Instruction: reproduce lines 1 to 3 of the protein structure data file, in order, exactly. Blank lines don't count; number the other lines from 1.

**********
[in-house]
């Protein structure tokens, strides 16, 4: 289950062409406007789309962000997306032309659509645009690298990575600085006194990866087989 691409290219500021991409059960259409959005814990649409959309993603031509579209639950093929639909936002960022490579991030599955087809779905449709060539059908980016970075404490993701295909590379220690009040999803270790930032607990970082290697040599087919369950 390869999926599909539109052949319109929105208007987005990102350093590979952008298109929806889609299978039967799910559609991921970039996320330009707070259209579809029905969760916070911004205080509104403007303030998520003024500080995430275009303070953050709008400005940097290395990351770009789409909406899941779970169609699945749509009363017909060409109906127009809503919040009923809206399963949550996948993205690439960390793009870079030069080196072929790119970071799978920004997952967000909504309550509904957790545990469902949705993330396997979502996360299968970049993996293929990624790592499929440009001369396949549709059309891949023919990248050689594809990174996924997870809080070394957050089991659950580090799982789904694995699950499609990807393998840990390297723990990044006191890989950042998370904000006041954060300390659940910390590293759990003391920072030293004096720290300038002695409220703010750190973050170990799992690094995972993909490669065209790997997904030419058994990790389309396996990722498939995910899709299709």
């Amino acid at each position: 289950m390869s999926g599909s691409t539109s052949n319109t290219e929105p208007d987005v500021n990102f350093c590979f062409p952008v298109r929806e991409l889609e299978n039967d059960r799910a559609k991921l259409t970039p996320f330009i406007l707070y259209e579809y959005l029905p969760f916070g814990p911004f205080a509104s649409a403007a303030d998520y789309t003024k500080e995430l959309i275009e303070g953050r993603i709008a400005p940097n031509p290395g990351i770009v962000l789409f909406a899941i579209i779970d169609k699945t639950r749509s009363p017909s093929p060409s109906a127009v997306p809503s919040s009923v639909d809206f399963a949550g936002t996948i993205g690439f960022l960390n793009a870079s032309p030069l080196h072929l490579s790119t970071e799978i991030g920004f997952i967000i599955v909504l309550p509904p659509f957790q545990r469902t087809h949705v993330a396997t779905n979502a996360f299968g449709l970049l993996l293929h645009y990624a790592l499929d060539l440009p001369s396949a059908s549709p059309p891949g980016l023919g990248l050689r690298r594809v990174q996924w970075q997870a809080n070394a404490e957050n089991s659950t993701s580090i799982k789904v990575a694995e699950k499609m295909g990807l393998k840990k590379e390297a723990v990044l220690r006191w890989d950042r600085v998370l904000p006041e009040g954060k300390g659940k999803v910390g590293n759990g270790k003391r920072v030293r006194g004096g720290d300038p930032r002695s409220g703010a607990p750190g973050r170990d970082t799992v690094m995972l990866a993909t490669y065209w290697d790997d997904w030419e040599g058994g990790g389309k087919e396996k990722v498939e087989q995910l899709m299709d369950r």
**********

[in-house]
């Protein structure tokens, strides 16, 4: 289950062409406007789309962000997306032309659509645009690298990575600085006194990866087989 691409290219500021991409059960259409959005814990649409959309993603031509579209639950093929639909936002960022490579991030599955087809779905449709060539059908980016970075404490993701295909590379220690009040999803270790930032607990970082290697040599087919369950 390869999926599909539109052949319109929105208007987005990102350093590979952008298109929806889609299978039967799910559609991921970039996320330009707070259209579809029905969760916070911004205080509104403007303030998520003024500080995430275009303070953050709008400005940097290395990351770009789409909406899941779970169609699945749509009363017909060409109906127009809503919040009923809206399963949550996948993205690439960390793009870079030069080196072929790119970071799978920004997952967000909504309550509904957790545990469902949705993330396997979502996360299968970049993996293929990624790592499929440009001369396949549709059309891949023919990248050689594809990174996924997870809080070394957050089991659950580090799982789904694995699950499609990807393998840990390297723990990044006191890989950042998370904000006041954060300390659940910390590293759990003391920072030293004096720290300038002695409220703010750190973050170990799992690094995972993909490669065209790997997904030419058994990790389309396996990722498939995910899709299709």
């Amino acid at each position: 289950m390869s999926g599909s691409t539109s052949n319109t290219e929105p208007d987005v500021n990102f350093c590979f062409p952008v298109r929806e991409l889609e299978n039967d059960r799910a559609k991921l259409t970039p996320f330009i406007l707070y259209e579809y959005l029905p969760f916070g814990p911004f205080a509104s649409a403007a303030d998520y789309t003024k500080e995430l959309i275009e303070g953050r993603i709008a400005p940097n031509p290395g990351i770009v962000l789409f909406a899941i579209i779970d169609k699945t639950r749509s009363p017909s093929p060409s109906a127009v997306p809503s919040s009923v639909d809206f399963a949550g936002t996948i993205g690439f960022l960390n793009a870079s032309p030069l080196h072929l490579s790119t970071e799978i991030g920004f997952i967000i599955v909504l309550p509904p659509f957790q545990r469902t087809h949705v993330a396997t779905n979502a996360f299968g449709l970049l993996l293929h645009y990624a790592l499929d060539l440009p001369s396949a059908s549709p059309p891949g980016l023919g990248l050689r690298r594809v990174q996924w970075q997870a809080n070394a404490e957050n089991s659950t993701s580090i799982k789904v990575a694995e699950k499609m295909g990807l393998k840990k590379e390297a723990v990044l220690r006191w890989d950042r600085v998370l904000p006041e009040g954060k300390g659940k999803v910390g590293n759990g270790k003391r920072v030293r006194g004096g720290d300038p930032r002695s409220g703010a607990p750190g973050r170990d970082t799992v690094m995972l990866a993909t490669y065209w290697d790997d997904w030419e040599g058994g990790g389309k087919e396996k990722v498939e087989q995910l899709m299709d369950r």